Re: MD Access to Quality

From: Erin (
Date: Wed May 18 2005 - 18:02:47 BST

  • Next message: ian glendinning: "Re: MD Access to Quality"

    I'm not really sure if I consider a pragmatic approach to be desirable yet or not. I don't think I know enough about it to make that decision yet. But what I AM interested in figuring out whether the MoQ is pragmatic or not....a little bit ago one person suggested to others to leave the group with the justification that this is a pragmatic philosophy (even though their approach to discussion seems far from pragmatic).
    So this isn't really about if I find the pragmatic approach desirable it is about figuring out if the MoQ is pragmatic so I can get some consistent answers. Are you saying you don't think it is?

    Platt Holden <> wrote:
    Hi Erin,

    > Ok but I still can't see how it can be considered a pragamtic approach. You
    > said to ham in one post that assumptions are not empirical. With this
    > expansion of the definition to include everything and its mother I don't
    > see why assumptions are not considered emprical or pragmatic. Because that
    > is getting into as you say "who experiences what"

    Perhaps you can explain to me why you seem to consider a "pragmatic
    approach" to be desirable. Pirsig takes a dim view of James' pragmatism in
    Lila, pointing out that Nazis were pragmatic. (For similar reasons I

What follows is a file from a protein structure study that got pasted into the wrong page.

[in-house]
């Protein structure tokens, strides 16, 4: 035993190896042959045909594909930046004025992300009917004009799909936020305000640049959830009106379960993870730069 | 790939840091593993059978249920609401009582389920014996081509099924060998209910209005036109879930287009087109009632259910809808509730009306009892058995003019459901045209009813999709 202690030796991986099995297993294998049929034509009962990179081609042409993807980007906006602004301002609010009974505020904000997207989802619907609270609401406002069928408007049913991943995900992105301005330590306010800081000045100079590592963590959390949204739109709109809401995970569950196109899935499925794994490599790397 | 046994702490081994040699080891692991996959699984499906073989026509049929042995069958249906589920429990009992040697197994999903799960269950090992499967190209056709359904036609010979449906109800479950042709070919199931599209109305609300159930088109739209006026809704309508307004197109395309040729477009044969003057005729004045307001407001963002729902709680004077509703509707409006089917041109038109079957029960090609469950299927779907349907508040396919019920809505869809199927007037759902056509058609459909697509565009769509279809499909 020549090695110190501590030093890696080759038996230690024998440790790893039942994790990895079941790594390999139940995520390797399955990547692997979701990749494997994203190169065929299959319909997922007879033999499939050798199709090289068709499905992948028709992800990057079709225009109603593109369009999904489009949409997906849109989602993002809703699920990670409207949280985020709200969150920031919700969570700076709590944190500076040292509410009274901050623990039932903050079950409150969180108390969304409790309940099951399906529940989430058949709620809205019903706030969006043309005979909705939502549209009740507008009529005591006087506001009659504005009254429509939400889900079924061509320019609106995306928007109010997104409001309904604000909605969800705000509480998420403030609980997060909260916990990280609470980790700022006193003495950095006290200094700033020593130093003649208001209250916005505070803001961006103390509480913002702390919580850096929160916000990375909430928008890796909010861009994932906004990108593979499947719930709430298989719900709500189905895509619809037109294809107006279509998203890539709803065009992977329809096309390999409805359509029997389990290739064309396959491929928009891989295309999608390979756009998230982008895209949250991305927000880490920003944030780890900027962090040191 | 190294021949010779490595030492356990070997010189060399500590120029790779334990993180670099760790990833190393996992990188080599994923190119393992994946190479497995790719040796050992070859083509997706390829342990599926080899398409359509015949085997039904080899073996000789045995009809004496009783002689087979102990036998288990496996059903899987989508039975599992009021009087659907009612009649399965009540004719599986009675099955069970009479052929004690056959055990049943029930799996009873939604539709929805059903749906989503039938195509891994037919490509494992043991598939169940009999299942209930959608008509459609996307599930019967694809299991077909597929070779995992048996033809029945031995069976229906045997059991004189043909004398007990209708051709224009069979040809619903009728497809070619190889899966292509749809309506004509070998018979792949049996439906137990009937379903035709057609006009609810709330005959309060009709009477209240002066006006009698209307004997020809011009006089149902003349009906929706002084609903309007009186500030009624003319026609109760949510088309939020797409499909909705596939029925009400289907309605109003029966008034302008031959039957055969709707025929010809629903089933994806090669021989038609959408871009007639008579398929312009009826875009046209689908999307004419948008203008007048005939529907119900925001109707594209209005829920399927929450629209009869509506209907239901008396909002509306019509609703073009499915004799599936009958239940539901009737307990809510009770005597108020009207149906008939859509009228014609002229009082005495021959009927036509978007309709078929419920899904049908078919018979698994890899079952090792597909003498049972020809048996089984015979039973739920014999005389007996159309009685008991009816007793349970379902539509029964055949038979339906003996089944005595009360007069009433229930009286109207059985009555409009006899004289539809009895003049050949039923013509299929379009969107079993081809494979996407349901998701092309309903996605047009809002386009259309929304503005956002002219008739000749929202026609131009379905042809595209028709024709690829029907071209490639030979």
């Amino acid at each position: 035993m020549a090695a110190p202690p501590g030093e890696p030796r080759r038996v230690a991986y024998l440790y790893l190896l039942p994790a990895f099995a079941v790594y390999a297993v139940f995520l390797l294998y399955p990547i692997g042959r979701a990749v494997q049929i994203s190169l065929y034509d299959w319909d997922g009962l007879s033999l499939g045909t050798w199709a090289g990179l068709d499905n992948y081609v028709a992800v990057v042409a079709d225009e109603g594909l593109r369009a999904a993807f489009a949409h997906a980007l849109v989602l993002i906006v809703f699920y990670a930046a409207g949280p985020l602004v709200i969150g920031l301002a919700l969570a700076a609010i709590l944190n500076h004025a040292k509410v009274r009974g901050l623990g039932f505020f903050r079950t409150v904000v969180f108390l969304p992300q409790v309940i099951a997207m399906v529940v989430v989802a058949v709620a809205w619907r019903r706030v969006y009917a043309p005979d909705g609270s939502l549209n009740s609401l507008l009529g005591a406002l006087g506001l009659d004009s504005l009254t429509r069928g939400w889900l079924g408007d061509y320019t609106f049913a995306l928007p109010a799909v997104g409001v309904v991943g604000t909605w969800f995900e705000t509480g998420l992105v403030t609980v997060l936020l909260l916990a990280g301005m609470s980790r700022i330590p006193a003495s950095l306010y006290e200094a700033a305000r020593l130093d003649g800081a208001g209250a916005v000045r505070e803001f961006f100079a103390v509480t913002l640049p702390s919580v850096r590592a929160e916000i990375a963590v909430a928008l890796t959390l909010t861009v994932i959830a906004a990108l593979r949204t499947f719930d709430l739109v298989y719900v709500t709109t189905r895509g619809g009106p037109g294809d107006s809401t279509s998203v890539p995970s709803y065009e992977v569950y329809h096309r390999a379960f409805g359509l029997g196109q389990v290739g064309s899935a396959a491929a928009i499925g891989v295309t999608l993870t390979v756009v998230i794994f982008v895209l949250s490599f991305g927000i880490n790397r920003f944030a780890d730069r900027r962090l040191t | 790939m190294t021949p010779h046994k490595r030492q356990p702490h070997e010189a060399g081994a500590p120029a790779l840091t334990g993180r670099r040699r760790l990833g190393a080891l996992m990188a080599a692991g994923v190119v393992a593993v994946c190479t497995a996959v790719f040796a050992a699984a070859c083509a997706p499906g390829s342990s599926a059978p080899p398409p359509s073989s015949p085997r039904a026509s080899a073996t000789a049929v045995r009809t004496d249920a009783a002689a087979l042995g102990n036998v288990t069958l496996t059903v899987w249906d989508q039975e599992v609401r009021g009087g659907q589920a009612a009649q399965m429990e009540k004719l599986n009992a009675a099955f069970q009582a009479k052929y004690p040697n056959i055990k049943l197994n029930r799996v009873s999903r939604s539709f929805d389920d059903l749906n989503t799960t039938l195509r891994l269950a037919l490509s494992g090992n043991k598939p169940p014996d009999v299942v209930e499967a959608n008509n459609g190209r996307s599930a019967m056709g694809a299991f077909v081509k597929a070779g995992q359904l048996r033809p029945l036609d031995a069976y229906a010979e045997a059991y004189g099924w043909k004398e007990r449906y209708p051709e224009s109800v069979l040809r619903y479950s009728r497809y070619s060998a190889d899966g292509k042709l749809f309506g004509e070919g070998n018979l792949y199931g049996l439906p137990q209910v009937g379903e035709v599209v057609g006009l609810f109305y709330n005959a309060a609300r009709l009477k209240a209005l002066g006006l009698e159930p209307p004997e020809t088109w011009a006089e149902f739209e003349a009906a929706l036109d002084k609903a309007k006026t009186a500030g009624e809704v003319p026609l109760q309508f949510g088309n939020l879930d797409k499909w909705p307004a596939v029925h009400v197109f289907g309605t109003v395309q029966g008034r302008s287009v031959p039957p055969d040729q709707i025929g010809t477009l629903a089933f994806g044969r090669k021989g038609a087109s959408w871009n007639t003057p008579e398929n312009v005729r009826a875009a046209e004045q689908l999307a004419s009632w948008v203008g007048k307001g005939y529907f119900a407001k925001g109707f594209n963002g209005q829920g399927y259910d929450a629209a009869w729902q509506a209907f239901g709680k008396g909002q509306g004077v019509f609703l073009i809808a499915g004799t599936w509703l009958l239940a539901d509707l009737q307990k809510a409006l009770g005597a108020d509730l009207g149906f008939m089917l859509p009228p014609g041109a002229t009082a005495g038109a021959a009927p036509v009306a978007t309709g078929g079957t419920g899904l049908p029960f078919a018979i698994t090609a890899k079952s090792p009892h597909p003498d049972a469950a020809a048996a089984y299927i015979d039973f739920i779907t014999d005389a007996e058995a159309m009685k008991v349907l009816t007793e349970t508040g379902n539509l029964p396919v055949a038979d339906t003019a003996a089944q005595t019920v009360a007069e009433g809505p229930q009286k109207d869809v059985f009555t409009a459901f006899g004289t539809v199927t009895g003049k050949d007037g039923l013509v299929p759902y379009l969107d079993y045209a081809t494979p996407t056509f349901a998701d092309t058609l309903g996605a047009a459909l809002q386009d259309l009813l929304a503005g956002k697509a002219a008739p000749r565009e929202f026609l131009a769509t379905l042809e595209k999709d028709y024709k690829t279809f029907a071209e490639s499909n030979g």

object to postmodernists making pragmatism an object of worship.)

    The problem I see with a "pragmatic" approach is that it begs the
    questions, "Useful in what ways to whom?" followed by a judgment, "Is
    that good?" (Actually the judgment comes prior to determining the action
    and its supposed beneficiaries.)

    For example, welfare programs that dole out other people's money were
    hailed as a pragmatic way to "help" the poor, but the results have turned
    out to be anything but helpful, creating a permanent dependent class. The
    successful trial and error experimental methods of science don't transfer
    well up to the level of human societies.

    "Pragmatic" social engineering usually ends up making more of mess of
    things than the mess it intended to clean up, not to mention the loss of
    individual liberty such engineering demands, a loss some people consider
    OK so long as their idea of a "greater good" is served -- a road that
    leads to tyranny.

    As to your question about assumptions, they are indeed empirical if you
    buy the MOQ view that ideas are experience like everything else. By
    contrast, in the S/O worldview the same assumptions are not empirical
    because they are not perceptible to the physical senses. It was in this
    latter SOM, scientific context that I said "assumptions are nonempirical."


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